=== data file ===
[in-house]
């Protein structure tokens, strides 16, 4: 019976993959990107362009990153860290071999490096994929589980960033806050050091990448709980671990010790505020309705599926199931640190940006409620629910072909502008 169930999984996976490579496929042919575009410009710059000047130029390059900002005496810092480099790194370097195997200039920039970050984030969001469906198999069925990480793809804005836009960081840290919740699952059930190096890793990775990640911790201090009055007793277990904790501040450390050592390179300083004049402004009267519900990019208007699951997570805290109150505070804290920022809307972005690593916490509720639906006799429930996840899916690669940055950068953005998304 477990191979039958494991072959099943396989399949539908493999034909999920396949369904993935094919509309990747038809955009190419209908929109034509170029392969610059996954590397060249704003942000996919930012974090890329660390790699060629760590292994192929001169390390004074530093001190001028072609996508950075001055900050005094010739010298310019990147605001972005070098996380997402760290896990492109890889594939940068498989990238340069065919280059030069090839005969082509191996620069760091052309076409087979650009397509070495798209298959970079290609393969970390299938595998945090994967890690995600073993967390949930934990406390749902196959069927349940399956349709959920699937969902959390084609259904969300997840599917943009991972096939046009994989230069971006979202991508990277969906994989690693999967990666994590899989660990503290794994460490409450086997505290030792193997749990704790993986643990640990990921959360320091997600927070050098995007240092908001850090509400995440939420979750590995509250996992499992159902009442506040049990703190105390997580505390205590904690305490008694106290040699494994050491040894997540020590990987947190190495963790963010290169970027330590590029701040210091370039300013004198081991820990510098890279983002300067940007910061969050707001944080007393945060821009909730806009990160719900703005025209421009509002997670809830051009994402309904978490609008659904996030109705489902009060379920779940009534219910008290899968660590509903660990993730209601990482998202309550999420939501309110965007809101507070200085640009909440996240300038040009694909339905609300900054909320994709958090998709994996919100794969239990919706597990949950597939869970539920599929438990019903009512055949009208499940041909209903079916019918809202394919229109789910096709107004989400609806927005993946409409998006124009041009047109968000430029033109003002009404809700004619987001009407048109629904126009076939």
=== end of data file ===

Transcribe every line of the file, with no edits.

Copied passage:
[in-house]
């Protein structure tokens, strides 16, 4: 019976993959990107362009990153860290071999490096994929589980960033806050050091990448709980671990010790505020309705599926199931640190940006409620629910072909502008 169930999984996976490579496929042919575009410009710059000047130029390059900002005496810092480099790194370097195997200039920039970050984030969001469906198999069925990480793809804005836009960081840290919740699952059930190096890793990775990640911790201090009055007793277990904790501040450390050592390179300083004049402004009267519900990019208007699951997570805290109150505070804290920022809307972005690593916490509720639906006799429930996840899916690669940055950068953005998304 477990191979039958494991072959099943396989399949539908493999034909999920396949369904993935094919509309990747038809955009190419209908929109034509170029392969610059996954590397060249704003942000996919930012974090890329660390790699060629760590292994192929001169390390004074530093001190001028072609996508950075001055900050005094010739010298310019990147605001972005070098996380997402760290896990492109890889594939940068498989990238340069065919280059030069090839005969082509191996620069760091052309076409087979650009397509070495798209298959970079290609393969970390299938595998945090994967890690995600073993967390949930934990406390749902196959069927349940399956349709959920699937969902959390084609259904969300997840599917943009991972096939046009994989230069971006979202991508990277969906994989690693999967990666994590899989660990503290794994460490409450086997505290030792193997749990704790993986643990640990990921959360320091997600927070050098995007240092908001850090509400995440939420979750590995509250996992499992159902009442506040049990703190105390997580505390205590904690305490008694106290040699494994050491040894997540020590990987947190190495963790963010290169970027330590590029701040210091370039300013004198081991820990510098890279983002300067940007910061969050707001944080007393945060821009909730806009990160719900703005025209421009509002997670809830051009994402309904978490609008659904996030109705489902009060379920779940009534219910008290899968660590509903660990993730209601990482998202309550999420939501309110965007809101507070200085640009909440996240300038040009694909339905609300900054909320994709958090998709994996919100794969239990919706597990949950597939869970539920599929438990019903009512055949009208499940041909209903079916019918809202394919229109789910096709107004989400609806927005993946409409998006124009041009047109968000430029033109003002009404809700004619987001009407048109629904126009076939």